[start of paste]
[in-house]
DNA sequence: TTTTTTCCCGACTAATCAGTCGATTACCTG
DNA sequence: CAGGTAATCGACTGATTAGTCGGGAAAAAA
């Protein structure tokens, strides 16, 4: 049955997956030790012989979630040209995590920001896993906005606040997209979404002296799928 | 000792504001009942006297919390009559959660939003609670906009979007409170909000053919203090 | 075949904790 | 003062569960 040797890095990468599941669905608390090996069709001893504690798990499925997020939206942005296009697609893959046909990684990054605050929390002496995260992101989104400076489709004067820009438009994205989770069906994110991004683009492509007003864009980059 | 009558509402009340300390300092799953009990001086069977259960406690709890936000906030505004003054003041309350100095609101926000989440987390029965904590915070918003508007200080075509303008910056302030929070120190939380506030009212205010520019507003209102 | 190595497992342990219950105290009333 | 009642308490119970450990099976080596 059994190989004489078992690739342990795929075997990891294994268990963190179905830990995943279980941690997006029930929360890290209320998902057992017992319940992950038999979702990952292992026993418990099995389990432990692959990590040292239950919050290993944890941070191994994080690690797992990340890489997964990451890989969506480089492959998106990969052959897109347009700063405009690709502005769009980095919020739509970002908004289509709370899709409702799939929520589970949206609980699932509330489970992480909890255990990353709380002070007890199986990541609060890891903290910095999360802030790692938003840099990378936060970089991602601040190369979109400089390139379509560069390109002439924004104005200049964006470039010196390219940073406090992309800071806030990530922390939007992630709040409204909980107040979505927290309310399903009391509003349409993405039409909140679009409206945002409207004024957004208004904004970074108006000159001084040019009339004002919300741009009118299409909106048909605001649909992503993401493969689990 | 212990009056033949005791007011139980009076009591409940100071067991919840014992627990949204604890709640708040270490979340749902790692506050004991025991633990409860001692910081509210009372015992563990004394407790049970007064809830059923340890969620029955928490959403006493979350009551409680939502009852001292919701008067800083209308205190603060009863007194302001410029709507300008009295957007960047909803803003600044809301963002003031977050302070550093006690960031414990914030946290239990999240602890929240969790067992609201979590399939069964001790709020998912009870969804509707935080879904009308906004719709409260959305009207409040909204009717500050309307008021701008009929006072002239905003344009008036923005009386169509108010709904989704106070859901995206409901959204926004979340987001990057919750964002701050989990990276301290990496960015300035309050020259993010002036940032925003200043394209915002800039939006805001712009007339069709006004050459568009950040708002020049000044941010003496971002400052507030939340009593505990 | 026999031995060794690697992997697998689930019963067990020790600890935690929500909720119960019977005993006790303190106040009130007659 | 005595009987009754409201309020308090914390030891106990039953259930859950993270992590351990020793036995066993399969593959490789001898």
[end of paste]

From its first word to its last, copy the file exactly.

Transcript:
[in-house]
DNA sequence: TTTTTTCCCGACTAATCAGTCGATTACCTG
DNA sequence: CAGGTAATCGACTGATTAGTCGGGAAAAAA
């Protein structure tokens, strides 16, 4: 049955997956030790012989979630040209995590920001896993906005606040997209979404002296799928 | 000792504001009942006297919390009559959660939003609670906009979007409170909000053919203090 | 075949904790 | 003062569960 040797890095990468599941669905608390090996069709001893504690798990499925997020939206942005296009697609893959046909990684990054605050929390002496995260992101989104400076489709004067820009438009994205989770069906994110991004683009492509007003864009980059 | 009558509402009340300390300092799953009990001086069977259960406690709890936000906030505004003054003041309350100095609101926000989440987390029965904590915070918003508007200080075509303008910056302030929070120190939380506030009212205010520019507003209102 | 190595497992342990219950105290009333 | 009642308490119970450990099976080596 059994190989004489078992690739342990795929075997990891294994268990963190179905830990995943279980941690997006029930929360890290209320998902057992017992319940992950038999979702990952292992026993418990099995389990432990692959990590040292239950919050290993944890941070191994994080690690797992990340890489997964990451890989969506480089492959998106990969052959897109347009700063405009690709502005769009980095919020739509970002908004289509709370899709409702799939929520589970949206609980699932509330489970992480909890255990990353709380002070007890199986990541609060890891903290910095999360802030790692938003840099990378936060970089991602601040190369979109400089390139379509560069390109002439924004104005200049964006470039010196390219940073406090992309800071806030990530922390939007992630709040409204909980107040979505927290309310399903009391509003349409993405039409909140679009409206945002409207004024957004208004904004970074108006000159001084040019009339004002919300741009009118299409909106048909605001649909992503993401493969689990 | 212990009056033949005791007011139980009076009591409940100071067991919840014992627990949204604890709640708040270490979340749902790692506050004991025991633990409860001692910081509210009372015992563990004394407790049970007064809830059923340890969620029955928490959403006493979350009551409680939502009852001292919701008067800083209308205190603060009863007194302001410029709507300008009295957007960047909803803003600044809301963002003031977050302070550093006690960031414990914030946290239990999240602890929240969790067992609201979590399939069964001790709020998912009870969804509707935080879904009308906004719709409260959305009207409040909204009717500050309307008021701008009929006072002239905003344009008036923005009386169509108010709904989704106070859901995206409901959204926004979340987001990057919750964002701050989990990276301290990496960015300035309050020259993010002036940032925003200043394209915002800039939006805001712009007339069709006004050459568009950040708002020049000044941010003496971002400052507030939340009593505990 | 026999031995060794690697992997697998689930019963067990020790600890935690929500909720119960019977005993006790303190106040009130007659 | 005595009987009754409201309020308090914390030891106990039953259930859950993270992590351990020793036995066993399969593959490789001898």